Tag is a 2018 American comedy film that was directed by Jeff Tomsic (in his directorial debut) and written by Rob McKittrick and Mark Steilen. The film is based on a true story that was published in The Wall Street Journal about a group of grown men portrayed by Ed Helms, Jake Johnson, Hannibal Buress, Jon Hamm, and Jeremy Renner, who spend one month a year playing the game of tag. Annabelle Wallis, Isla Fisher, Rashida Jones, and Leslie Bibb also start in the film. It was released on June 15, 2018 by Warner Bros. Pictures, and received mixed reviews from critics and has grossed $77 million worldwide.
According to the review aggregator website Rotten Tomatoes, the film holds an overall approval rating of 55% based on the 164 reviews that have been submitted, and an average rating of 5.5/10. The website’s overall critical consensus reads, “For audiences seeking a dose of high-content yet undemanding action comedy, Tag might be close enough to it.” While Joy Watson from Exclaim! gave Tag a 6/10, indicating that the film had a lot of exciting energy, but the plot adopted an unnecessarily cynical flavor in retelling “what was originally a heartwarming story of friendship.”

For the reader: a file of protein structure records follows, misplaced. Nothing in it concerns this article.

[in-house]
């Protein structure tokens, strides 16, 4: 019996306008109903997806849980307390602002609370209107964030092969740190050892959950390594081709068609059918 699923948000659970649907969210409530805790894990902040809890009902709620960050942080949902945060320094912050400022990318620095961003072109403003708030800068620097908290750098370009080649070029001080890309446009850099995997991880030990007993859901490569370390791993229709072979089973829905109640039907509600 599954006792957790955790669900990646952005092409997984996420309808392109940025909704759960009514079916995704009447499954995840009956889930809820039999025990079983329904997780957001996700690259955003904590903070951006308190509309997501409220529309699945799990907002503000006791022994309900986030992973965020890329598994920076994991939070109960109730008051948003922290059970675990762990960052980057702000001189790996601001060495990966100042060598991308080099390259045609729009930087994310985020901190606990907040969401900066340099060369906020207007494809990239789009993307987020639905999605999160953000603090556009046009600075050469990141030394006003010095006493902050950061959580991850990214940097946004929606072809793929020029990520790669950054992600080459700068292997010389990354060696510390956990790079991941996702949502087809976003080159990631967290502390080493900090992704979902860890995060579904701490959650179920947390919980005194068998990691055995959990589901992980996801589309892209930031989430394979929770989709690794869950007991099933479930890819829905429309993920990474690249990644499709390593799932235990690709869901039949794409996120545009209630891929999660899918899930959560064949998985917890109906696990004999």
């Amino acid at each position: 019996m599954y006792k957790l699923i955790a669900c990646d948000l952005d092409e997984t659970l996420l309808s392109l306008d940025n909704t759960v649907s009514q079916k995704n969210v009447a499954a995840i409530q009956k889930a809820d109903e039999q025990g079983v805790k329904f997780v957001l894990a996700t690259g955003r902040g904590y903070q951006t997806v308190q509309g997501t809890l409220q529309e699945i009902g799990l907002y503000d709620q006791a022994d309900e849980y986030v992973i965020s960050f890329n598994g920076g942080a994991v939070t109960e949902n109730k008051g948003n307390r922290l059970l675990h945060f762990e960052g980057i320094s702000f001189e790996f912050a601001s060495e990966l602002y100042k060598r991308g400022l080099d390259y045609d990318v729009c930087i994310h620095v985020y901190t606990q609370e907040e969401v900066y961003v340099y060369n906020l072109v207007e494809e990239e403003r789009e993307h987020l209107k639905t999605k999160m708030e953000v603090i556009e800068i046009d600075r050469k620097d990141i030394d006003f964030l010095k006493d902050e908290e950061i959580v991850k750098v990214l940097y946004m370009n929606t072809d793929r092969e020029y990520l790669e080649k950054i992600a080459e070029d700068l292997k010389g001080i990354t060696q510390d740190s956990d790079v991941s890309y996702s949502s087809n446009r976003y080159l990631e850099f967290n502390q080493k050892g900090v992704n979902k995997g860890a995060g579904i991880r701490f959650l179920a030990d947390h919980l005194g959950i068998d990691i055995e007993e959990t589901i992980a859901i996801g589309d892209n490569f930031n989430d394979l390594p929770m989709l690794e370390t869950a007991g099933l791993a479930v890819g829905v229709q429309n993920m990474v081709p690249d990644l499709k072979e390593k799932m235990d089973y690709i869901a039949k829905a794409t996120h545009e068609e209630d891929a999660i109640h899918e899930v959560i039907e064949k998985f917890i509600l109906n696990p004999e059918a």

The Film Itself (5/5):
Tag is a movie that grabs at the heart strings and captures its viewers with something slightly relatable as we all recognize the fact that we’d grown apart from a lot of our childhood friends. Considering that this is something that reigns true for almost anyone, it was a really nice thing to see and hear about the experiences of those characters in this film as this annual event brought them together each year and they basically let loose and have fun. I can certainly see where the critics had their complaints about heavy loads of cynicism among the group as they pull out all stops at trying to tag each other. But, considering the world that we live in, when aren’t we all that cynical when having fun with our friends? Especially our childhood best friends. There were a couple of jokes that had gotten pulled in this storyline that I personally didn’t agree with, and felt that it crossed a line. But, in all reality, it doesn’t deter from the overall experience of the film; it doesn’t deter from the underlying blast that these guys had as they are chasing each other down in this ultimate showdown of tag. It doesn’t make one damn bit of difference what I think in terms of the jokes because it was intentional humor and it was something that was very likely to be shared with and laughed at by the group in the end.